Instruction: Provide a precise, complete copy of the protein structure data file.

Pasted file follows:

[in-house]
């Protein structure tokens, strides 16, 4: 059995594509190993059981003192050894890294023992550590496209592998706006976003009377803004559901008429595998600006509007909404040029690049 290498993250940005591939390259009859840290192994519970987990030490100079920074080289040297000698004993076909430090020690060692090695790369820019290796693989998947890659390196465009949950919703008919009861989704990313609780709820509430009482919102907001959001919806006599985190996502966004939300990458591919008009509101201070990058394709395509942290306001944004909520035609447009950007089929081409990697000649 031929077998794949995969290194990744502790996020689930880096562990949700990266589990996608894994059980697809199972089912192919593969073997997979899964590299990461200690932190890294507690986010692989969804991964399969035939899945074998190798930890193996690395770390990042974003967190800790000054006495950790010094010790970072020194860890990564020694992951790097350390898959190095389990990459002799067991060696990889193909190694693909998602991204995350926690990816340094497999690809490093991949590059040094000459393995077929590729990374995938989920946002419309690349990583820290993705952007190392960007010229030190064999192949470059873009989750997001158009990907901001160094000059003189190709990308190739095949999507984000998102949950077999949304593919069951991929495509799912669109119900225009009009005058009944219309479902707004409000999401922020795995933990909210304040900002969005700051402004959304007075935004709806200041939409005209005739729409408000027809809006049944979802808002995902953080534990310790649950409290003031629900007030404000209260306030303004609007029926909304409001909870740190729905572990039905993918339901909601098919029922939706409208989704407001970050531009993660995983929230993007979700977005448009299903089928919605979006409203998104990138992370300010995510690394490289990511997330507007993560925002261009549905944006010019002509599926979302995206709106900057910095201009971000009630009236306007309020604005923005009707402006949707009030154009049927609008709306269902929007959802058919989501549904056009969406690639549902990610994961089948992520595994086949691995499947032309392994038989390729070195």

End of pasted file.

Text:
[in-house]
């Protein structure tokens, strides 16, 4: 059995594509190993059981003192050894890294023992550590496209592998706006976003009377803004559901008429595998600006509007909404040029690049 290498993250940005591939390259009859840290192994519970987990030490100079920074080289040297000698004993076909430090020690060692090695790369820019290796693989998947890659390196465009949950919703008919009861989704990313609780709820509430009482919102907001959001919806006599985190996502966004939300990458591919008009509101201070990058394709395509942290306001944004909520035609447009950007089929081409990697000649 031929077998794949995969290194990744502790996020689930880096562990949700990266589990996608894994059980697809199972089912192919593969073997997979899964590299990461200690932190890294507690986010692989969804991964399969035939899945074998190798930890193996690395770390990042974003967190800790000054006495950790010094010790970072020194860890990564020694992951790097350390898959190095389990990459002799067991060696990889193909190694693909998602991204995350926690990816340094497999690809490093991949590059040094000459393995077929590729990374995938989920946002419309690349990583820290993705952007190392960007010229030190064999192949470059873009989750997001158009990907901001160094000059003189190709990308190739095949999507984000998102949950077999949304593919069951991929495509799912669109119900225009009009005058009944219309479902707004409000999401922020795995933990909210304040900002969005700051402004959304007075935004709806200041939409005209005739729409408000027809809006049944979802808002995902953080534990310790649950409290003031629900007030404000209260306030303004609007029926909304409001909870740190729905572990039905993918339901909601098919029922939706409208989704407001970050531009993660995983929230993007979700977005448009299903089928919605979006409203998104990138992370300010995510690394490289990511997330507007993560925002261009549905944006010019002509599926979302995206709106900057910095201009971000009630009236306007309020604005923005009707402006949707009030154009049927609008709306269902929007959802058919989501549904056009969406690639549902990610994961089948992520595994086949691995499947032309392994038989390729070195």